Thursday, January 10, 2008

I'm a Precious Petite Snowflake: Retail Edition

There are many perks to being petite. Flying coach isn’t too horrible. I have a built-in conversation starter, as I can ask complete strangers (and cute boys) to reach things for me. It keeps me looking young. Plus, as my clothes are small, it takes a lot longer for me to amass a full load of laundry. In summer especially, I can go at least two weeks without doing the washing.

But there are disadvantages as well. I can’t reach overhead bars on the Metro. I spend most shows crammed into strangers' armpits. I have been known to greet houseguests with, “Hi! Can I get you a drink? How tall are you? Over 5’8”? Fabulous, I just have a few small things I need from that cabinet there on the left….” Plus, I always get shoved into the front row in group photos. This just increases the creeped-out feeling I get whenever my picture is taken.

But the biggest issue is shopping. No, I have no trouble finding clothes that fit. Most women believe that their bodies are precious little snowflakes, and that no retail institution can possibly accommodate their anatomical quirks and perceived deficiencies. But I believe that with a little creativity and some light tailoring, anyone can find clothes that fit. (Hint for my fellow non-curvy petites: the teen department at Nordstrom! High fashion, dirt cheap.)

No, my issue is the stupid way that stores lay out their clothes. Most shops will lay out their smaller sizes on the top row, running sequentially until the plus-size clothes are on the bottom.

Newsflash, Gap: if a woman is under a size 6, she’s probably not very tall. So why do you put your small-size jeans where only a nine-foot Amazon can reach them? And, Vicky’s Secret, why are the small-band and small-cup bras all the way on the top row? Do you think that all of your patrons are built like a giant bamboo stick with two acorns attached? Shoe stores do this as well, meaning that my 5.5’s are usually suspended somewhere near the rafters.

But my favorite is when petite specialty shops and departments stack items far above where their customers can reach. Petite means 5’4” and under. You’ve decided to specialize in short chicks, but did you actually consult any of us? Oh, that’s nice, Macy’s, I’m guessing you’d like to just not sell any clothes today.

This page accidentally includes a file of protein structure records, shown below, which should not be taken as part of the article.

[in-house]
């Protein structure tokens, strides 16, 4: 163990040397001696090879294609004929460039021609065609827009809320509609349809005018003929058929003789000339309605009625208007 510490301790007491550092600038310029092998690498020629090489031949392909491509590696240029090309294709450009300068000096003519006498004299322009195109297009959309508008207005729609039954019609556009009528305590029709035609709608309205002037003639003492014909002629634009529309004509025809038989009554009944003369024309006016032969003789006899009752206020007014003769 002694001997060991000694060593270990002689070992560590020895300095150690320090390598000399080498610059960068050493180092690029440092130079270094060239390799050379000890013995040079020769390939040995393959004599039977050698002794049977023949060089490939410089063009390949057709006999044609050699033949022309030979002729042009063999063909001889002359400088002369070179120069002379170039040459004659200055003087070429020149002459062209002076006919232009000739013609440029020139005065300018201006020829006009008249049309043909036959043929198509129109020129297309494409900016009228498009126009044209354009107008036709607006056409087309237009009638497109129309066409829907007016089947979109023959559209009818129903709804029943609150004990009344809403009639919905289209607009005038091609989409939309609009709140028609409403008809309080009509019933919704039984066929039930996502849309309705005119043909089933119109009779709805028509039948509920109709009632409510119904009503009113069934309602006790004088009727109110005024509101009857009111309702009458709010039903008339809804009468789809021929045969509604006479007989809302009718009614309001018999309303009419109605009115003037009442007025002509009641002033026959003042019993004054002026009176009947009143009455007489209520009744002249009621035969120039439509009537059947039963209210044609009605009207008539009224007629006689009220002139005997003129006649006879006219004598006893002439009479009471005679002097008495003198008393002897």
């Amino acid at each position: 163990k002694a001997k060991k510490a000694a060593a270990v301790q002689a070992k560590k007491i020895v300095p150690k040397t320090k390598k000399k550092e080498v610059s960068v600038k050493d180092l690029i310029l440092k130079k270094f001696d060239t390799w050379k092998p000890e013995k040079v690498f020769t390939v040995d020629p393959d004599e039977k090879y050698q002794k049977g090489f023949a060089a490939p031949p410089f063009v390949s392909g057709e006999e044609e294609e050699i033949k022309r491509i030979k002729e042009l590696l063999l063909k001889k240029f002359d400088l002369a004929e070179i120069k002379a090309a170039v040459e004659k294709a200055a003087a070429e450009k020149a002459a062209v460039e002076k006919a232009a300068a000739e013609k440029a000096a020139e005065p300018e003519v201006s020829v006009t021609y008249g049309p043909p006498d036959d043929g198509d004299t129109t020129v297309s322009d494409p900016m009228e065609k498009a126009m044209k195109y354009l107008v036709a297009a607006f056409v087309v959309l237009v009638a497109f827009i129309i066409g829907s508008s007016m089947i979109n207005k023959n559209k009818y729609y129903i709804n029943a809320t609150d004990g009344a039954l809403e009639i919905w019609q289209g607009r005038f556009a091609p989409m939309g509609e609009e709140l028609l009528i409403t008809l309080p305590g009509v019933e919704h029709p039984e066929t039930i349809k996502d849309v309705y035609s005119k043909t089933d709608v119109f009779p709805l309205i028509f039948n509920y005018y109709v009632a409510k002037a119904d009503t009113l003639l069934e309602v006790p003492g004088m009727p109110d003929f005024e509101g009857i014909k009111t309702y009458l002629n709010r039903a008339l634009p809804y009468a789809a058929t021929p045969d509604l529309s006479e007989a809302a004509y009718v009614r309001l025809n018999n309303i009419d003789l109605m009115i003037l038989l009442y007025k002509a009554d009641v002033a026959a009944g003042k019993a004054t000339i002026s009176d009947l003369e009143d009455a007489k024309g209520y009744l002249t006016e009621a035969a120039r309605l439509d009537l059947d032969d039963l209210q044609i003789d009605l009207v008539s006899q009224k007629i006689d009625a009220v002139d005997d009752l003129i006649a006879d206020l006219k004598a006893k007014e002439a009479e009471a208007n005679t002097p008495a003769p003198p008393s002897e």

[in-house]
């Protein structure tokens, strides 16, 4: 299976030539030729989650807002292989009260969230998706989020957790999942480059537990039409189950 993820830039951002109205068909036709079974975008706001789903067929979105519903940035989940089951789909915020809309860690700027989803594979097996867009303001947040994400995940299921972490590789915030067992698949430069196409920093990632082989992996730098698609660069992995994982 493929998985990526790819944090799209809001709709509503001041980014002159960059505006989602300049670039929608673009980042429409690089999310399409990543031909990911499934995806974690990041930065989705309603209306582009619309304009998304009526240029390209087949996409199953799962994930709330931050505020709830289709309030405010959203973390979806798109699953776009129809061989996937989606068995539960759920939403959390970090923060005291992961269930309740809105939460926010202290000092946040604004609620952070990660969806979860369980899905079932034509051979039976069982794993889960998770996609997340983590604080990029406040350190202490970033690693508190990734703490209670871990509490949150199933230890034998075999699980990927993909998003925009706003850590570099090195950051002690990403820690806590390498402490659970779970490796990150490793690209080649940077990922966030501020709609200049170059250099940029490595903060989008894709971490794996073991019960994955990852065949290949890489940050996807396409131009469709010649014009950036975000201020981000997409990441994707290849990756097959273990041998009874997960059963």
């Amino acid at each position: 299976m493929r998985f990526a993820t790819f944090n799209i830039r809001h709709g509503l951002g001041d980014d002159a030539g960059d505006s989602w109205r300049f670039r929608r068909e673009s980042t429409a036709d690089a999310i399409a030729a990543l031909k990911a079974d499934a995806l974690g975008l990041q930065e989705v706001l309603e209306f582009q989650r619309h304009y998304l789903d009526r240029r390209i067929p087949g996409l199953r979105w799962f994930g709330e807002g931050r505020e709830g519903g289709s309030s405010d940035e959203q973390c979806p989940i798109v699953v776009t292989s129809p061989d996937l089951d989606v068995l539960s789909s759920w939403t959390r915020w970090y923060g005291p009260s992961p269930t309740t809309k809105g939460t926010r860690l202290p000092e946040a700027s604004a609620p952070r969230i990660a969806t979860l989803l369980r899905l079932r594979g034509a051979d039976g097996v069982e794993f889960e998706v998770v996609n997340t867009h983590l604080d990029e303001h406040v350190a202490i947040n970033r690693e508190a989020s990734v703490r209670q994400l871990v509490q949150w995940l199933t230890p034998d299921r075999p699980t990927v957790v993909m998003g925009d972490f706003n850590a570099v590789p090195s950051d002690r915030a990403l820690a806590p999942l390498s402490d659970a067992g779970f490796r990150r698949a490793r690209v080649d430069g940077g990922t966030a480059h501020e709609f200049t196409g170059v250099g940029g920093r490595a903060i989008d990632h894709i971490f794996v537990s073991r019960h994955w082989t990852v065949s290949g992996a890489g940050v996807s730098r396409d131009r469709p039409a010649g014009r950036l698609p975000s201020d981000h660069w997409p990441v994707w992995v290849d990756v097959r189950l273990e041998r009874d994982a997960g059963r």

Retail institutions of America, swap the order. Stack the big sizes on the top, running down to the smaller sizes on the bottom. It’s not that hard.

Anybody got a retail peeve they’d like to share? In honor of National Delurking Week, I’d especially like to hear from people who haven’t commented before. And boys, speak up too. What do you hate about shopping? (Besides, “all of it.”)

4 comments:

Arjewtino said...

What do I hate about shopping? Wow. Let's see. Employees who ask me if I need help when I'm clearly browsing. The overhead crappy music. The other people shopping who are unaware of how obtrusive they can be.

So, yeah, in a word: "everything".

Shannon said...

Sir, may I assist you? Sir? Sir? SIR?!?!?!!

Of course, that same clerk will vanish when you really DO need help.

minty said...

The best part is when a clerk at the store register "forgets" to deactivate a sensor that's attached to a shirt cuff or a pant leg. The bwah-bwah-bwah alarm in the doorway is priceless, as it alerts my head-craning, suspicious fellow shoppers.

Kristen S. said...

Peeve: when there's a customer at the cash register who wants to apply for the store's credit card, and rather than helping the next people in line while the customer fills out the form, the cashier just stands there and waits. At Macy's once, this happened with 3 customers in a row. I hate Macy's.